It may be 11 in the morning, but it’s Tsipouro time. Taking shots of this unique 40% proof Greek drink, it seems, is the thing to do when the autumn sun burns gold over the sea, the olives are netted and the wine-making process is coming to an end, leaving a pomace of skins, pulp, seeds and stems. This is the prized waste product from which Tsipouro is born.
Tsipouro production is an alchemy that dates back to the Ottoman era, as do many of the steam-powered ‘pot still’ home distilleries, found across the Mani.
The men gather around the contraption, giving the steam end a wide berth, while looking expectantly at the business end: a cylindrical cooling chamber fitted with a tap. Panayiotis checks the temperature gauge. Demi-john in one hand, he catches some water-clear liquid and dips in an industrial-sized alcohol metre, a thermometer-like instrument that resembles the kind of thing farmers torment cows with.
“Eighty per cent proof,” he grins. “Still not quite ready.”
That grin suggests this isn’t the first distillation of the day. It takes around three hours for Tsipouro to go from pomace to the perfect 40-45% proof tipple, and Panayiotis has been here for some time. Plates of matured sheep’s cheese and olive oil glazed propira bread, fresh from the outdoor oven, are laid out under shady trees as friends and family come and go for this all-day tasting session.
The heady mix of vine-scented steam, sun-warmed pine needles and yeasty bread mingles as the latest batch of Tsipouro bubbles to its boiling point of around 95C, the refining alcohol making its aerated journey around the still’s bends and curves to the cooling chamber.
Each copper pot still has its own distinct shape and personality; bowls and chimneys individually constructed to perfect the flow of steam, spouts and hoses that add both function and unintentional comedic flare. If Chitty Chitty Bang Bang’s Mr Potts had invented a distillery, it would look a lot like this.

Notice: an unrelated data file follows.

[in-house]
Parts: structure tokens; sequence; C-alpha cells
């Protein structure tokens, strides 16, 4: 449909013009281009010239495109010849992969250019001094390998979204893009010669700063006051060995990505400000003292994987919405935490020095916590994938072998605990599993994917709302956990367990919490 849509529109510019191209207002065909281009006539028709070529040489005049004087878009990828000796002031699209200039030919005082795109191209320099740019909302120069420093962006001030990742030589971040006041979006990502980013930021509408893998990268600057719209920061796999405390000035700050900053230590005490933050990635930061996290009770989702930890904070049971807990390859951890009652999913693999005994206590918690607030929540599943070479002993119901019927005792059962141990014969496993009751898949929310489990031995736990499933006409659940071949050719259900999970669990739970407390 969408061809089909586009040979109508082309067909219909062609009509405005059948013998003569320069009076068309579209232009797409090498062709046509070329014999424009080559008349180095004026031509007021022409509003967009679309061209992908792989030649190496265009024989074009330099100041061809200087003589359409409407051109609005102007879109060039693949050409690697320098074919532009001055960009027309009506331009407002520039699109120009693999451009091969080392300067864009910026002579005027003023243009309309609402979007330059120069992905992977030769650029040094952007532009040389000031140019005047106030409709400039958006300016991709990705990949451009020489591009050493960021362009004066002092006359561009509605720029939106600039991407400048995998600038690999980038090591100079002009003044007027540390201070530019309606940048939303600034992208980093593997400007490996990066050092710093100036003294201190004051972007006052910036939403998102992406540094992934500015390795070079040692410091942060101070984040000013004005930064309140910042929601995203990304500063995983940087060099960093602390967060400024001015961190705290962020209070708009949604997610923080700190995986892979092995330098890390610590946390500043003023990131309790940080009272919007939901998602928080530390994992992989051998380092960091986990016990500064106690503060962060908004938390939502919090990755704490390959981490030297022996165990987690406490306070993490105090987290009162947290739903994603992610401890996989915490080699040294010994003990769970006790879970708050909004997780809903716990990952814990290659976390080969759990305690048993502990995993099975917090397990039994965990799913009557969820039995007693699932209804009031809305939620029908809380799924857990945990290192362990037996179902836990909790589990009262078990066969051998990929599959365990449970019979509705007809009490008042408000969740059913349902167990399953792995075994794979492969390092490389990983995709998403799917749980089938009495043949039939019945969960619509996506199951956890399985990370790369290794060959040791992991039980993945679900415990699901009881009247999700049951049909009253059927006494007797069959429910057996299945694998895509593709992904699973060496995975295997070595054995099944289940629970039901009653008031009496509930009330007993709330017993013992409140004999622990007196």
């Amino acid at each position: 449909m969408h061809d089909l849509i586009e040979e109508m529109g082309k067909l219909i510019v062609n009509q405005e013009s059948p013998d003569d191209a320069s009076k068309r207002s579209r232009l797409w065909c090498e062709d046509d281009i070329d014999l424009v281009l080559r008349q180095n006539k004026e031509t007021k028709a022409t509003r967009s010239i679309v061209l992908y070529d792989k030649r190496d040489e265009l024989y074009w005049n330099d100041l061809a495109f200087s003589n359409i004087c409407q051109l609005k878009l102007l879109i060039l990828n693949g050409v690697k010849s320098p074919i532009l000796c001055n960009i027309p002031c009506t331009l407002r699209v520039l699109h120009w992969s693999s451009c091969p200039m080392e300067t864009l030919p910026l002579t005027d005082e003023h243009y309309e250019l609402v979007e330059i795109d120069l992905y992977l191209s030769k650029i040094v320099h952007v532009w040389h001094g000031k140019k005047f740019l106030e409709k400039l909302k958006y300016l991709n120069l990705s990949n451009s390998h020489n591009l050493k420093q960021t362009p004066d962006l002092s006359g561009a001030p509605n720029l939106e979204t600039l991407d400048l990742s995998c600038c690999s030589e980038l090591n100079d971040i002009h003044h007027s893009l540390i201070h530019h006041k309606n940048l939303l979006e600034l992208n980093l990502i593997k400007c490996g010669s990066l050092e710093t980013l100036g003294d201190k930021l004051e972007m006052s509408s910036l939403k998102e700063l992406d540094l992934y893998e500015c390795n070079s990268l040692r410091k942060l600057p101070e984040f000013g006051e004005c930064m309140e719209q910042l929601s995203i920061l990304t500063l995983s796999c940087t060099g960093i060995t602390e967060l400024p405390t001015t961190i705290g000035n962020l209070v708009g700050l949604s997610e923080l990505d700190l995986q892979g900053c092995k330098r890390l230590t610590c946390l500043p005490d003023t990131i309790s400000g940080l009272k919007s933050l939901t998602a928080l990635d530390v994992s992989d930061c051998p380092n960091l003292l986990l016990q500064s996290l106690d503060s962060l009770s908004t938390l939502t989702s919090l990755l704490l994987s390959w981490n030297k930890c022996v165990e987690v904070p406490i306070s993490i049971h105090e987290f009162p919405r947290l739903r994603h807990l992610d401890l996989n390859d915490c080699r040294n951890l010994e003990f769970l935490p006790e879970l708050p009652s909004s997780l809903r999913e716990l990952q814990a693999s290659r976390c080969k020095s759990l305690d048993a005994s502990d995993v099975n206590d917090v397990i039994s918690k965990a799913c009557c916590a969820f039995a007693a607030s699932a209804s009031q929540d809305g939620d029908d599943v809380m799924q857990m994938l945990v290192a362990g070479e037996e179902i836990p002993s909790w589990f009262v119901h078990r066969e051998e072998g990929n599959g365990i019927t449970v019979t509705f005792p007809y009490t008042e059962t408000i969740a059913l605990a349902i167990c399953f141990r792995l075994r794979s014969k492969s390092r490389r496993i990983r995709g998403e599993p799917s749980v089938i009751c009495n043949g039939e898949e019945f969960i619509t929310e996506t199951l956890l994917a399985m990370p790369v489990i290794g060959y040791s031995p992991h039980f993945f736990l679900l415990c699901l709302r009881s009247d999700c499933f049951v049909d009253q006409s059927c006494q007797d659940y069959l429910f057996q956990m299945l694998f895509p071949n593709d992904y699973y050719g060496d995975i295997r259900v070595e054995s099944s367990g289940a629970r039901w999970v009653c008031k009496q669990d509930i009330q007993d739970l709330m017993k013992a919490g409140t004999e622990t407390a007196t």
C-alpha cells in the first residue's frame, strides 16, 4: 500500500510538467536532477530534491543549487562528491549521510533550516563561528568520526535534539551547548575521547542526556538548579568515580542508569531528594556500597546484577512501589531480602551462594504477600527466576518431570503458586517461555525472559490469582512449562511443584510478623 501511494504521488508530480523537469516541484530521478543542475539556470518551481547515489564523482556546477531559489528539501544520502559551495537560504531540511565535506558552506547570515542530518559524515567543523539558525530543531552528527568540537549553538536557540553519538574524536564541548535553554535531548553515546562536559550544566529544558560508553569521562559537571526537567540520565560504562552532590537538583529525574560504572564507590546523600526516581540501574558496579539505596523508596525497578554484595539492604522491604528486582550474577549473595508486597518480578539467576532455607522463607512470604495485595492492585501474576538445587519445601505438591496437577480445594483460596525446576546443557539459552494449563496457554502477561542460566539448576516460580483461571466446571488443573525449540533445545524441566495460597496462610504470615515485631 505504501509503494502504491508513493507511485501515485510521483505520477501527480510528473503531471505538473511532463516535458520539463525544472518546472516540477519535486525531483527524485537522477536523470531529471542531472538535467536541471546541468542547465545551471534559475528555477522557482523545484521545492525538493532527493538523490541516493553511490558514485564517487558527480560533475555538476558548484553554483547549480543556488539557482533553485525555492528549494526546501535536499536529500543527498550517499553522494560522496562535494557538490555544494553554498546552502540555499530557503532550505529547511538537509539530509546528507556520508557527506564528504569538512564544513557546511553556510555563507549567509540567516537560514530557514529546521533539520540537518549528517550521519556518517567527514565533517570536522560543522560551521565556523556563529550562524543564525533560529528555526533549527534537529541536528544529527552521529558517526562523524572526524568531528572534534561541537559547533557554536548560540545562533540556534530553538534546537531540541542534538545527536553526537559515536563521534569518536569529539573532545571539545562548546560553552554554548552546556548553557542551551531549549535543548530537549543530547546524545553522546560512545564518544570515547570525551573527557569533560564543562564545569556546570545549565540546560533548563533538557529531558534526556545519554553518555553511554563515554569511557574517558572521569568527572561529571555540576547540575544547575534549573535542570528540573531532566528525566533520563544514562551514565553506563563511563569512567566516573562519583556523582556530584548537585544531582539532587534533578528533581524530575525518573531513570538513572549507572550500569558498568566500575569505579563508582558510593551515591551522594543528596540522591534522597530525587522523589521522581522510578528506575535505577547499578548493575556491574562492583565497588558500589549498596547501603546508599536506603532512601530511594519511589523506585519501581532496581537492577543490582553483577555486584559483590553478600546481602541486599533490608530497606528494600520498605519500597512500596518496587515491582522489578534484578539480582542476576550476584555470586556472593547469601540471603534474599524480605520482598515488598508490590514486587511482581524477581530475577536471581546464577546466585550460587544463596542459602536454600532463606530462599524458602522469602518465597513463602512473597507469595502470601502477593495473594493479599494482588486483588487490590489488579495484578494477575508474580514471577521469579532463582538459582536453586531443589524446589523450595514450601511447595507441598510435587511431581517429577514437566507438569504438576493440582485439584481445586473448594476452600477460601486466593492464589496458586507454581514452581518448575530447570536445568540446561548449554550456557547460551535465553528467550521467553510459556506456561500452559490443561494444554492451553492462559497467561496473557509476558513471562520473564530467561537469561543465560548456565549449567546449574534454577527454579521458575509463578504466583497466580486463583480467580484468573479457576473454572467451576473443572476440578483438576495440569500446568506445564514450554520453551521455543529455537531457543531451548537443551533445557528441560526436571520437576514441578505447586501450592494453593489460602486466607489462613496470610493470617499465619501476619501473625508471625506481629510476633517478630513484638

But these over-elaborate feats of engineering are revered objects, and once the sole property of Ottoman landowners who would levy taxes for their use. And a serious superstition is attached to each dent and quirk of design, believed to bring a secret something to the distillation process, elements that should never be fixed, altered or even really understood.
We raise a toast — to the season and to Panayiotis’ hospitality. This local politician-cum-hotelier has revitalised not only this pot still but also the surrounding Byzantine-era mansion, a goat-grazed ruin until he and his family got their entrepreneurial hands on it, and painstakingly rebuilt it as a remote bolthole. It’s all exposed stone walls, wooden beams and a restored kinsterna water cistern whose underground aqueducts, pools and channels are as elaborate as the Tsipouro still.
It may be a four-hour drive from the capital, but a certain class of Athenian will happily make the pilgrimage to Kinsterna, journeying around the rocky foothills of brooding mile-high mountains, passing near deserted villages where bullet-pockmarked street signs are more common than cafes (local target practice rather than anything more sinister).
And here they will sit on Kinsterna’s tiered terraces, with coastal views fit for an Ottoman prince, and contemplate a simple life. Which is, after a Tsipouro or two, a seemingly timeless task.